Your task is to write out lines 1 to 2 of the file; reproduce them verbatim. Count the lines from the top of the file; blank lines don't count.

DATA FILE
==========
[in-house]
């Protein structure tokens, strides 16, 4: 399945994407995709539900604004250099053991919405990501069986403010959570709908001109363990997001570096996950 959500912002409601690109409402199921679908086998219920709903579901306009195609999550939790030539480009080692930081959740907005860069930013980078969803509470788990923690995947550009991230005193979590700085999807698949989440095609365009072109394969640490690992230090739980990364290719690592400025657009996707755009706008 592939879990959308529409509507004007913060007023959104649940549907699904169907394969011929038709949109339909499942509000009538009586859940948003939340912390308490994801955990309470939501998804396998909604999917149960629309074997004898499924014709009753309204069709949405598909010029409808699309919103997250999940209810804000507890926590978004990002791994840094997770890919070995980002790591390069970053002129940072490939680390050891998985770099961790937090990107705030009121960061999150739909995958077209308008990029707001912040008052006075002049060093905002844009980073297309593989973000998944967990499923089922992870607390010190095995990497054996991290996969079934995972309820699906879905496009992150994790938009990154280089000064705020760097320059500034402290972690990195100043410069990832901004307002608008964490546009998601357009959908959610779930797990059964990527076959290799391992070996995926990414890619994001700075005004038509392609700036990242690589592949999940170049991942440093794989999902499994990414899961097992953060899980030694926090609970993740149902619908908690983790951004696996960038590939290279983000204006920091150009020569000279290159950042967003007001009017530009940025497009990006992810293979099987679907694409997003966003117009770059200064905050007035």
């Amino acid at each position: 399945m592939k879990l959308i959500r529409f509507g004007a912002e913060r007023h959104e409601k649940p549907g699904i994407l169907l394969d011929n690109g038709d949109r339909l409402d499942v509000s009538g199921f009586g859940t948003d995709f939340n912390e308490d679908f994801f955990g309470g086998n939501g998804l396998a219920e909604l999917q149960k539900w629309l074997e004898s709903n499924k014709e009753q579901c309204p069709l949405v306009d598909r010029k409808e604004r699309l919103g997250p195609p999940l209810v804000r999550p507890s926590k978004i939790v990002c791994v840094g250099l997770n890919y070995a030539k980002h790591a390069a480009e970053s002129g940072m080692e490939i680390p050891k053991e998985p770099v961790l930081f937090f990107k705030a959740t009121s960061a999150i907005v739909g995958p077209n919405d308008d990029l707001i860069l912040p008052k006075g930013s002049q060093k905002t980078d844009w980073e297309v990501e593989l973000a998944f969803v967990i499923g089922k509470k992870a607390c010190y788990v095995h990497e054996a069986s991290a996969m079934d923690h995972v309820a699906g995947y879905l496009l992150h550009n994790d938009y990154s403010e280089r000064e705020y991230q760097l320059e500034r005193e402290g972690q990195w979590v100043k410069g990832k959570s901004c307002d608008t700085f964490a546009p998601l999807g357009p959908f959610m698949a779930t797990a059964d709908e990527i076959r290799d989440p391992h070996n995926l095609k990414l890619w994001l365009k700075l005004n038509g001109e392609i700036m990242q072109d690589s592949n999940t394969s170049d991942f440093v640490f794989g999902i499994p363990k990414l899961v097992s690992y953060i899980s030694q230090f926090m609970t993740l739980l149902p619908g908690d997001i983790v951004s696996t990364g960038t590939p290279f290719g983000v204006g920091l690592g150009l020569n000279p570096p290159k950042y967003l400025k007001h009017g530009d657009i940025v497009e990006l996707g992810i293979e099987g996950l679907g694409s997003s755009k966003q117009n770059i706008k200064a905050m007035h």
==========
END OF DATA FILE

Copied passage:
[in-house]
């Protein structure tokens, strides 16, 4: 399945994407995709539900604004250099053991919405990501069986403010959570709908001109363990997001570096996950 959500912002409601690109409402199921679908086998219920709903579901306009195609999550939790030539480009080692930081959740907005860069930013980078969803509470788990923690995947550009991230005193979590700085999807698949989440095609365009072109394969640490690992230090739980990364290719690592400025657009996707755009706008 592939879990959308529409509507004007913060007023959104649940549907699904169907394969011929038709949109339909499942509000009538009586859940948003939340912390308490994801955990309470939501998804396998909604999917149960629309074997004898499924014709009753309204069709949405598909010029409808699309919103997250999940209810804000507890926590978004990002791994840094997770890919070995980002790591390069970053002129940072490939680390050891998985770099961790937090990107705030009121960061999150739909995958077209308008990029707001912040008052006075002049060093905002844009980073297309593989973000998944967990499923089922992870607390010190095995990497054996991290996969079934995972309820699906879905496009992150994790938009990154280089000064705020760097320059500034402290972690990195100043410069990832901004307002608008964490546009998601357009959908959610779930797990059964990527076959290799391992070996995926990414890619994001700075005004038509392609700036990242690589592949999940170049991942440093794989999902499994990414899961097992953060899980030694926090609970993740149902619908908690983790951004696996960038590939290279983000204006920091150009020569000279290159950042967003007001009017530009940025497009990006992810293979099987679907694409997003966003117009770059200064905050007035």